Kewaunee Trail Bridge (West)

Deck Girder Bridge over Kewaunee River
Near Kewaunee, Kewaunee County, Wisconsin

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Name Kewaunee Trail Bridge (West)
Built By Green Bay & Western Railway
Contractor Wisconsin Bridge & Iron Company of Milwaukee
Currently Owned By Wisconsin DNR
Length 105 Feet Total, 52 Foot Main Spans
Width 1 Track
Height Above Ground 15 Feet (Estimated)
Superstructure Type Deck Plate Girder
Substructure Type Concrete
Date Built 1904
Traffic Count 0 Trains/Day (Bridge is a Trail)
Current Status Rails to Trails
Significance Local Significance
In 1890, the Kewaunee, Green Bay & Western Railroad began construction on a line extending from the Fox River in Green Bay to Kewaunee, a distance of 35 miles.
This new line would open in 1891.

Between 1892 and 1894, the Ahnapee and Western Railway would build from Sturgeon Bay to Casco Junction, at the existing mainline; going through Algoma.

In 1896; the Green Bay & Western Railway purchased the Kewaunee, Green Bay & Western. By 1906, the Ahnapee & Western would become a part of the GBW as well.
The Green Bay & Western constructed a mainline about this time across the State of Wisconsin. The Kewaunee to Green Bay segment would become the eastern leg of the mainline.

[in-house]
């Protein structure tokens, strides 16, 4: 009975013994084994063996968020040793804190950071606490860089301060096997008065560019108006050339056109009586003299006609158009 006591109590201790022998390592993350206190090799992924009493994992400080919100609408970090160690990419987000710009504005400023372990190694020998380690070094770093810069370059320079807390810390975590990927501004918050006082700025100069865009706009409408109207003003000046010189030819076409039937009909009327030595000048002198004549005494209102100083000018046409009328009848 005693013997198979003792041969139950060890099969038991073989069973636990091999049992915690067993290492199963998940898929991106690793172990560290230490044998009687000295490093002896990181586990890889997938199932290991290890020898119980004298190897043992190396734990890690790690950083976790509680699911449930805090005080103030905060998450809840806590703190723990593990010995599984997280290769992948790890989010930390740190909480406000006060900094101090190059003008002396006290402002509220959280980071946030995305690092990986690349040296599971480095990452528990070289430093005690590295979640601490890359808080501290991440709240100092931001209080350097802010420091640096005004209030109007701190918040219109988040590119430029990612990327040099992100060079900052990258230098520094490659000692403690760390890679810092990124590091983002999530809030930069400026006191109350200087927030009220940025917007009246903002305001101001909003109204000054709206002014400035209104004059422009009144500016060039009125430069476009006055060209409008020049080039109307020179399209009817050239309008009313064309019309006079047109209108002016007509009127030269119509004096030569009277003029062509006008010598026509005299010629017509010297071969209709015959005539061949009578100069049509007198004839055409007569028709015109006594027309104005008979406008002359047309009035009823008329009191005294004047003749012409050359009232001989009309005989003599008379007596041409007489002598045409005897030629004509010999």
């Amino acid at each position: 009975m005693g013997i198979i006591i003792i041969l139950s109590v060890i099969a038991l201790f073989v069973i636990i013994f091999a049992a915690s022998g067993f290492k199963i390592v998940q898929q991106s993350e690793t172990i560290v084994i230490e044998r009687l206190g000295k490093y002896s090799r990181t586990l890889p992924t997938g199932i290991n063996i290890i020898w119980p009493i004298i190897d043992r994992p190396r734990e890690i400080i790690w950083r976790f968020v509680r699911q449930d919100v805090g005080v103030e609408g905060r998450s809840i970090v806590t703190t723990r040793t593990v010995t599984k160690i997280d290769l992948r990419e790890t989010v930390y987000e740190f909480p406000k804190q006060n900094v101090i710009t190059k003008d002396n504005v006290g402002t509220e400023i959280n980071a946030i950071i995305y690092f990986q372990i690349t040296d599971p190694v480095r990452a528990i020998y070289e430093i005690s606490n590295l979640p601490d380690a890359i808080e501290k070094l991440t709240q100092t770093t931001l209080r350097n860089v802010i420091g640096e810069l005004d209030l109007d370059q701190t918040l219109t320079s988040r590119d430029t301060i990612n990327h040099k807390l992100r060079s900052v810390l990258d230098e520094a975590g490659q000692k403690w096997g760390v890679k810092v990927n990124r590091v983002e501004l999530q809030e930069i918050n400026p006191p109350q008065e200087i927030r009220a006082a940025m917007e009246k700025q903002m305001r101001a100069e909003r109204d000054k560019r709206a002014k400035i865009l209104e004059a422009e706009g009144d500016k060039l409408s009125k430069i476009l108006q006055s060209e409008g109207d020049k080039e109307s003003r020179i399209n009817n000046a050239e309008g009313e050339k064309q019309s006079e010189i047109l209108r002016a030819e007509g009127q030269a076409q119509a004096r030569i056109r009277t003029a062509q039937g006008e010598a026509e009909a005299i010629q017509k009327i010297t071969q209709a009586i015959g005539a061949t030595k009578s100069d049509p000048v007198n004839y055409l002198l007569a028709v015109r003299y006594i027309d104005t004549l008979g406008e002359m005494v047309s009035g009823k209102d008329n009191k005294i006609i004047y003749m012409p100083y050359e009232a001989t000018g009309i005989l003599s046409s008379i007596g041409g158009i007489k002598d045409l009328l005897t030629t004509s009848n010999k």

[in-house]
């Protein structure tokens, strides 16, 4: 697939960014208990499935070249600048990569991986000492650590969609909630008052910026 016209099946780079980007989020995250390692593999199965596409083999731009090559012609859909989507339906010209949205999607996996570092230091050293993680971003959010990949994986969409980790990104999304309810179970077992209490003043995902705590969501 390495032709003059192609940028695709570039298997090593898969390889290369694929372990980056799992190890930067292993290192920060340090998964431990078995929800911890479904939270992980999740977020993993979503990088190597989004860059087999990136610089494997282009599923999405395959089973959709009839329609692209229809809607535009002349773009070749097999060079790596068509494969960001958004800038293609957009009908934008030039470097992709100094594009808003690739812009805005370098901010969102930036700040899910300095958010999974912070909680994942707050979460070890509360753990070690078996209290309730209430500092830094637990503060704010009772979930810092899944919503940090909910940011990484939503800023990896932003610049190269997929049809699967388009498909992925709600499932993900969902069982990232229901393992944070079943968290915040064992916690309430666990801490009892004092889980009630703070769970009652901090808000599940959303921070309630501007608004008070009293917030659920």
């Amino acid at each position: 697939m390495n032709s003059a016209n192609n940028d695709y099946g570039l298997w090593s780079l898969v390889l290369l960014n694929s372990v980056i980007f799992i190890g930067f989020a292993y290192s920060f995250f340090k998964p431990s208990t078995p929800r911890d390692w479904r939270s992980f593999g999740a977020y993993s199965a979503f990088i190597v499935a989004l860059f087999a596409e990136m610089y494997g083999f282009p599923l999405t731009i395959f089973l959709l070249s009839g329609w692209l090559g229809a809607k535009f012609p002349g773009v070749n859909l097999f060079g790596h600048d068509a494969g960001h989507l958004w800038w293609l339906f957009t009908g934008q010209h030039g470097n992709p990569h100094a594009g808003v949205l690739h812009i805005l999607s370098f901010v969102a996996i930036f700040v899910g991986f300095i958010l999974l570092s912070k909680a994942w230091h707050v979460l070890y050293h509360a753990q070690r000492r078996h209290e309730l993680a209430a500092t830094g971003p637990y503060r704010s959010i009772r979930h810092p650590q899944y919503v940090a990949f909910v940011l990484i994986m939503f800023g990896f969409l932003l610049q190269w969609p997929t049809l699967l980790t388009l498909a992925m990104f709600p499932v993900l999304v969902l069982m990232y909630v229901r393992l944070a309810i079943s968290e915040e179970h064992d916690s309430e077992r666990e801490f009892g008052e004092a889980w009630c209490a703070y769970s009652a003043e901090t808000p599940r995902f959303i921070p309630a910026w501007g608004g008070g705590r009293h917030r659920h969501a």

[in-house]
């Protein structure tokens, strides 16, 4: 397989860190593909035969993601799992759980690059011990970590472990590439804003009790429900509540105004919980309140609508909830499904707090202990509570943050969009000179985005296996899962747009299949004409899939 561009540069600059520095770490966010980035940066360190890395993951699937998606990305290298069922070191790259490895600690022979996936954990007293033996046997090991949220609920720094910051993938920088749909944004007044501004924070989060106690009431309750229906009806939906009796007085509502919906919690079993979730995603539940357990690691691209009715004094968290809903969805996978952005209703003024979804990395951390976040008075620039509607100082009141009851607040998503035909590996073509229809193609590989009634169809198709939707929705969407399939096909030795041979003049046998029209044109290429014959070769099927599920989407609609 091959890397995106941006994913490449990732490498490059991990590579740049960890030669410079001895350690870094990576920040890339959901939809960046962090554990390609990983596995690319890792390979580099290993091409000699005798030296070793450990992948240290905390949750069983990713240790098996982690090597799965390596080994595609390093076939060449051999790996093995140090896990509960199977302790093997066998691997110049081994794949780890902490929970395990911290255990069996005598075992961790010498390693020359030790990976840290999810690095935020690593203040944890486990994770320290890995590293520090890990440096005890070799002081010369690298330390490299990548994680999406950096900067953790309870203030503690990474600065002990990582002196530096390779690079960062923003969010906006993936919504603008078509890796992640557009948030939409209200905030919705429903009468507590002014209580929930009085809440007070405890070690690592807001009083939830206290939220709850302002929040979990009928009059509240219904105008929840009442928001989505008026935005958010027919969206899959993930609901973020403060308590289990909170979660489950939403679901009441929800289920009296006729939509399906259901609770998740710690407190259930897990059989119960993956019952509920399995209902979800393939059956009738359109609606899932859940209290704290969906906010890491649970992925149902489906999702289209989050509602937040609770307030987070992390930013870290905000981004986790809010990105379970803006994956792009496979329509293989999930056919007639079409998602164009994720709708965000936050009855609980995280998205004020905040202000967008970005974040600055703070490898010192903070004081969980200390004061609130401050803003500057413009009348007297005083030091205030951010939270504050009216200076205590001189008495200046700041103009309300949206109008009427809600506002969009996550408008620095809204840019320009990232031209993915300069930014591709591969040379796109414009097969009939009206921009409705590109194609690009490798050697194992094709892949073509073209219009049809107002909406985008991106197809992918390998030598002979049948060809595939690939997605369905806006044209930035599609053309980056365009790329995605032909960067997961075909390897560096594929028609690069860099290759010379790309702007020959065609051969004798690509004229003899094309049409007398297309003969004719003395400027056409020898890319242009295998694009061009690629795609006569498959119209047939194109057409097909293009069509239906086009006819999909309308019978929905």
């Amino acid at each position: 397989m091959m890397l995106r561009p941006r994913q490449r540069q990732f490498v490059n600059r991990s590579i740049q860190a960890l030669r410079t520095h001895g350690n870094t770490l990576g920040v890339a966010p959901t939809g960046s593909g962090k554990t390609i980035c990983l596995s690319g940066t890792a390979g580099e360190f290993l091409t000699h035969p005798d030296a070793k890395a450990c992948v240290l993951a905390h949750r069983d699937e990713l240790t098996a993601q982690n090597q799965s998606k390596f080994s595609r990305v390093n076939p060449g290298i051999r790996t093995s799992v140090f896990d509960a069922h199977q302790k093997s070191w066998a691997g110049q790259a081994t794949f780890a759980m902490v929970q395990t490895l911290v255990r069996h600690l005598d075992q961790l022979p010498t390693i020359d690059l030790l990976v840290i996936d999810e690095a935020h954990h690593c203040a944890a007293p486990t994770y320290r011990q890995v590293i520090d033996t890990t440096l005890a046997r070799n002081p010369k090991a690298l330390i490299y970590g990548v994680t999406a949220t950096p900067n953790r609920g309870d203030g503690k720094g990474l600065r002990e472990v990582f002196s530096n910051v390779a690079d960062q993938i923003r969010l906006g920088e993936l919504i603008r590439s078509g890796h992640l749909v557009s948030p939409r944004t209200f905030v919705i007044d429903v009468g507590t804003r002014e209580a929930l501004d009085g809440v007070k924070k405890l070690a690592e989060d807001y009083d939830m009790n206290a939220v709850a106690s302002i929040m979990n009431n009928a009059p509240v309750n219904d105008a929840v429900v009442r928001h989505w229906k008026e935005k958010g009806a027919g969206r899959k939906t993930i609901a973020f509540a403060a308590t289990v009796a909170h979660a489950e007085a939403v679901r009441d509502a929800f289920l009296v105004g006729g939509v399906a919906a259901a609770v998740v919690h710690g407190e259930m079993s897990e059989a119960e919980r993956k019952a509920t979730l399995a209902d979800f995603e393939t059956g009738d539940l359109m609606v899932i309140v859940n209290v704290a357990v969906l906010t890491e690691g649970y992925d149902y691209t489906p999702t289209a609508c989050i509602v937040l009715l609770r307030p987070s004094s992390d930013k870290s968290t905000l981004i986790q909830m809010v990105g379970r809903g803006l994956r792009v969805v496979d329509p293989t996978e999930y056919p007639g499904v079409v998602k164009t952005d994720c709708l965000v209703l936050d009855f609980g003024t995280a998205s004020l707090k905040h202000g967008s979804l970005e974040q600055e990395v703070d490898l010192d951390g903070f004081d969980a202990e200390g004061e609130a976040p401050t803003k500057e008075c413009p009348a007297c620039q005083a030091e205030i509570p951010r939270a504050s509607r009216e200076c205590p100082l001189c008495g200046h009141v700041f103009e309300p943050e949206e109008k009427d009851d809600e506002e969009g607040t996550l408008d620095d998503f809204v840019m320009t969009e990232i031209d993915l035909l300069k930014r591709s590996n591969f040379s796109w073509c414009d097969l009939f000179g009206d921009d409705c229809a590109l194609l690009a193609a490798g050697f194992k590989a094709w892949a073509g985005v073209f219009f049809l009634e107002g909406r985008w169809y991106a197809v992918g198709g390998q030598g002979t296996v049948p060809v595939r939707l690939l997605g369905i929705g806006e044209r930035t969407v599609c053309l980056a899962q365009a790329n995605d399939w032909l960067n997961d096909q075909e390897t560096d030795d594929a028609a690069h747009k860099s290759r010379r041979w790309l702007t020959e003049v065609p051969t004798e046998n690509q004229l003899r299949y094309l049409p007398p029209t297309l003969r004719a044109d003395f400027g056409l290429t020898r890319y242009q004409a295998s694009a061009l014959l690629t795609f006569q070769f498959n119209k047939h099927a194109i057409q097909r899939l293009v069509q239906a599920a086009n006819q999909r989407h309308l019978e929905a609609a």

The line north to Sturgeon Bay was sold back to local interests and became the Ahnapee & Western again. By 1968, the line north from Algoma would be embargoed and abandoned.
The remaining branch from Casco to Algoma was abandoned by 1986. About the same time, the segment from Luxemburg to Kewaunee would be abandoned.

The remainder of the system would be merged into the Fox Valley and Western in 1993, a subsidiary of Wisconsin Central Ltd.
The WC became a part of the Canadian National in 2001. The remaining segment from Green Bay to Luxemberg is owned by Canadian National, and is still operational. The remainder to Kewaunee and Sturgeon Bay is part of the Ahnapee State Trail.

This simple deck girder bridge crosses the Kewaunee River west of Kewaunee, near a small town known as Footbridge.
It is simply built, consisting of two spans. These spans are supported by concrete substructures. The east span has been reinforced with an H-Pile column, which is a common technique for strengthening such aging bridges.
Overall, the bridge appears to be in good condition.

The author has ranked this bridge as being locally significant, due to the common design and deterioration of the bridge.
The photo above is an overview.


Source Type


Build Date Wisconsin Bridge & Iron Company plaque
Contractor Wisconsin Bridge & Iron Company plaque
Railroad Line History Source ICC Valuation Information, Compiled by Richard S. Steele

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